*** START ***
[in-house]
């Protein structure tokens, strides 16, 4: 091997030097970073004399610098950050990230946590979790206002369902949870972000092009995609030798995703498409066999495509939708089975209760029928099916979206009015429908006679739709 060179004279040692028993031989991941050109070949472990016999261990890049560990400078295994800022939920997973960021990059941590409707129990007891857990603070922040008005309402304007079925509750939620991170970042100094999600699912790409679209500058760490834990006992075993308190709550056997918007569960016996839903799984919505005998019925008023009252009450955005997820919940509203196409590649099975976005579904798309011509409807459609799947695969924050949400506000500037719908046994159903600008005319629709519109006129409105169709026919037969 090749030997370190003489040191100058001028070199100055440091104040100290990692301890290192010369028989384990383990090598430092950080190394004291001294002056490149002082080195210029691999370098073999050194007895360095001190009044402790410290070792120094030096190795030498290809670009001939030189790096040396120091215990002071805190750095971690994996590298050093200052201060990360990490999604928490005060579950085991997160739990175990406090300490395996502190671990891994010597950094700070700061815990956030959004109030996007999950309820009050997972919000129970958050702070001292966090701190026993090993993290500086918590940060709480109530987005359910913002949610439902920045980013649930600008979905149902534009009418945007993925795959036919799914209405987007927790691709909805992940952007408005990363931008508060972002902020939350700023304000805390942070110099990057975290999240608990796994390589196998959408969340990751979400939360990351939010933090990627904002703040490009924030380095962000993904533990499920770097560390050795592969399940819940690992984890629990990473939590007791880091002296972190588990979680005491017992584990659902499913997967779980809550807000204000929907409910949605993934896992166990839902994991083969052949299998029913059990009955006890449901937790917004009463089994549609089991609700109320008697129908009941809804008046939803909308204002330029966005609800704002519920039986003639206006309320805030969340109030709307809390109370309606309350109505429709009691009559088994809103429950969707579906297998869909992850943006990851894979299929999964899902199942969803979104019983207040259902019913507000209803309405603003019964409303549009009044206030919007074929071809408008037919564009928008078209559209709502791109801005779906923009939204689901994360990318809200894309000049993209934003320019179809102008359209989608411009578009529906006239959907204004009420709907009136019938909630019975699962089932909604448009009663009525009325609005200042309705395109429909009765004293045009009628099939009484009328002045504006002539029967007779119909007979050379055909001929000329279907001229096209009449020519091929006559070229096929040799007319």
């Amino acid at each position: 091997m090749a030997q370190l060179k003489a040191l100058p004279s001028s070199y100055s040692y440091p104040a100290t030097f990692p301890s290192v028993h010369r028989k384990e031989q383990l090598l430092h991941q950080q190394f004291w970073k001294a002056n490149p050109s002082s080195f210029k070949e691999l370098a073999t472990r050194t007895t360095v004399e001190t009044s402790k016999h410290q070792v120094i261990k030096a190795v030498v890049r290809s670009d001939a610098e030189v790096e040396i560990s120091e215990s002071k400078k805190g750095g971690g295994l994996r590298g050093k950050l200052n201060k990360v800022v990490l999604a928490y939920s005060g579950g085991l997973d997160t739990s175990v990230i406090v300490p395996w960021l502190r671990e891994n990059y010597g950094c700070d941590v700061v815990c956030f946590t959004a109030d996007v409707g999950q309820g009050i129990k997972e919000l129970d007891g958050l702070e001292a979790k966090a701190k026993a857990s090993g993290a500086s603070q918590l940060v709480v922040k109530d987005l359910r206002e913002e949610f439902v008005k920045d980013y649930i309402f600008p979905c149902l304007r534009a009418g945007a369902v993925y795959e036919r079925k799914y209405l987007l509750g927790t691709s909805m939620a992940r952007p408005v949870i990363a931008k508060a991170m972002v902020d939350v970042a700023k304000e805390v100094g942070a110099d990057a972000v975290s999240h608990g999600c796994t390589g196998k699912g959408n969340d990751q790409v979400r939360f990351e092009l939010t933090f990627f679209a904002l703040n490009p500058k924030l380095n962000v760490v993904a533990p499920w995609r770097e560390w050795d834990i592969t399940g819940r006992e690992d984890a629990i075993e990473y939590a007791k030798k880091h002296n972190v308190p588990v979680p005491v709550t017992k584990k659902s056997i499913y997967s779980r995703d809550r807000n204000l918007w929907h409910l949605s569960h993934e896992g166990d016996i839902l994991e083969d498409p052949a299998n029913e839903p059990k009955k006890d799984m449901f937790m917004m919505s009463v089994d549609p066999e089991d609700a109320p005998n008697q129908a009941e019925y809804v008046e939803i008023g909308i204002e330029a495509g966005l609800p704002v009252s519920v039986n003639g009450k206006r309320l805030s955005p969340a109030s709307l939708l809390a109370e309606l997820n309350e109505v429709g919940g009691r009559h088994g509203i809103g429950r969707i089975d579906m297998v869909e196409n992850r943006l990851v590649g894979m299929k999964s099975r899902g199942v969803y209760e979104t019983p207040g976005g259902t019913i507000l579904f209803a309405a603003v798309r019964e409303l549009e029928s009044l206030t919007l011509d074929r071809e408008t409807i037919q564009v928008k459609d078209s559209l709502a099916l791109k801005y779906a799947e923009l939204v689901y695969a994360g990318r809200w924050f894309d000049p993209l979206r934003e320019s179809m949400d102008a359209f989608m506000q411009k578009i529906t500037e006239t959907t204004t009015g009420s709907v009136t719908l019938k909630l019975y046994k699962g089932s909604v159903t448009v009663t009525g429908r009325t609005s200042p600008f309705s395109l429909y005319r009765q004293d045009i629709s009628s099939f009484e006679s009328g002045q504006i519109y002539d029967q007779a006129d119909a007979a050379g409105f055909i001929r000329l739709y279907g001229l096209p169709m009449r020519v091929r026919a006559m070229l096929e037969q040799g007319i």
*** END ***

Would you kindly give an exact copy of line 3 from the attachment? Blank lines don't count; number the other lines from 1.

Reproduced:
């Amino acid at each position: 091997m090749a030997q370190l060179k003489a040191l100058p004279s001028s070199y100055s040692y440091p104040a100290t030097f990692p301890s290192v028993h010369r028989k384990e031989q383990l090598l430092h991941q950080q190394f004291w970073k001294a002056n490149p050109s002082s080195f210029k070949e691999l370098a073999t472990r050194t007895t360095v004399e001190t009044s402790k016999h410290q070792v120094i261990k030096a190795v030498v890049r290809s670009d001939a610098e030189v790096e040396i560990s120091e215990s002071k400078k805190g750095g971690g295994l994996r590298g050093k950050l200052n201060k990360v800022v990490l999604a928490y939920s005060g579950g085991l997973d997160t739990s175990v990230i406090v300490p395996w960021l502190r671990e891994n990059y010597g950094c700070d941590v700061v815990c956030f946590t959004a109030d996007v409707g999950q309820g009050i129990k997972e919000l129970d007891g958050l702070e001292a979790k966090a701190k026993a857990s090993g993290a500086s603070q918590l940060v709480v922040k109530d987005l359910r206002e913002e949610f439902v008005k920045d980013y649930i309402f600008p979905c149902l304007r534009a009418g945007a369902v993925y795959e036919r079925k799914y209405l987007l509750g927790t691709s909805m939620a992940r952007p408005v949870i990363a931008k508060a991170m972002v902020d939350v970042a700023k304000e805390v100094g942070a110099d990057a972000v975290s999240h608990g999600c796994t390589g196998k699912g959408n969340d990751q790409v979400r939360f990351e092009l939010t933090f990627f679209a904002l703040n490009p500058k924030l380095n962000v760490v993904a533990p499920w995609r770097e560390w050795d834990i592969t399940g819940r006992e690992d984890a629990i075993e990473y939590a007791k030798k880091h002296n972190v308190p588990v979680p005491v709550t017992k584990k659902s056997i499913y997967s779980r995703d809550r807000n204000l918007w929907h409910l949605s569960h993934e896992g166990d016996i839902l994991e083969d498409p052949a299998n029913e839903p059990k009955k006890d799984m449901f937790m917004m919505s009463v089994d549609p066999e089991d609700a109320p005998n008697q129908a009941e019925y809804v008046e939803i008023g909308i204002e330029a495509g966005l609800p704002v009252s519920v039986n003639g009450k206006r309320l805030s955005p969340a109030s709307l939708l809390a109370e309606l997820n309350e109505v429709g919940g009691r009559h088994g509203i809103g429950r969707i089975d579906m297998v869909e196409n992850r943006l990851v590649g894979m299929k999964s099975r899902g199942v969803y209760e979104t019983p207040g976005g259902t019913i507000l579904f209803a309405a603003v798309r019964e409303l549009e029928s009044l206030t919007l011509d074929r071809e408008t409807i037919q564009v928008k459609d078209s559209l709502a099916l791109k801005y779906a799947e923009l939204v689901y695969a994360g990318r809200w924050f894309d000049p993209l979206r934003e320019s179809m949400d102008a359209f989608m506000q411009k578009i529906t500037e006239t959907t204004t009015g009420s709907v009136t719908l019938k909630l019975y046994k699962g089932s909604v159903t448009v009663t009525g429908r009325t609005s200042p600008f309705s395109l429909y005319r009765q004293d045009i629709s009628s099939f009484e006679s009328g002045q504006i519109y002539d029967q007779a006129d119909a007979a050379g409105f055909i001929r000329l739709y279907g001229l096209p169709m009449r020519v091929r026919a006559m070229l096929e037969q040799g007319i």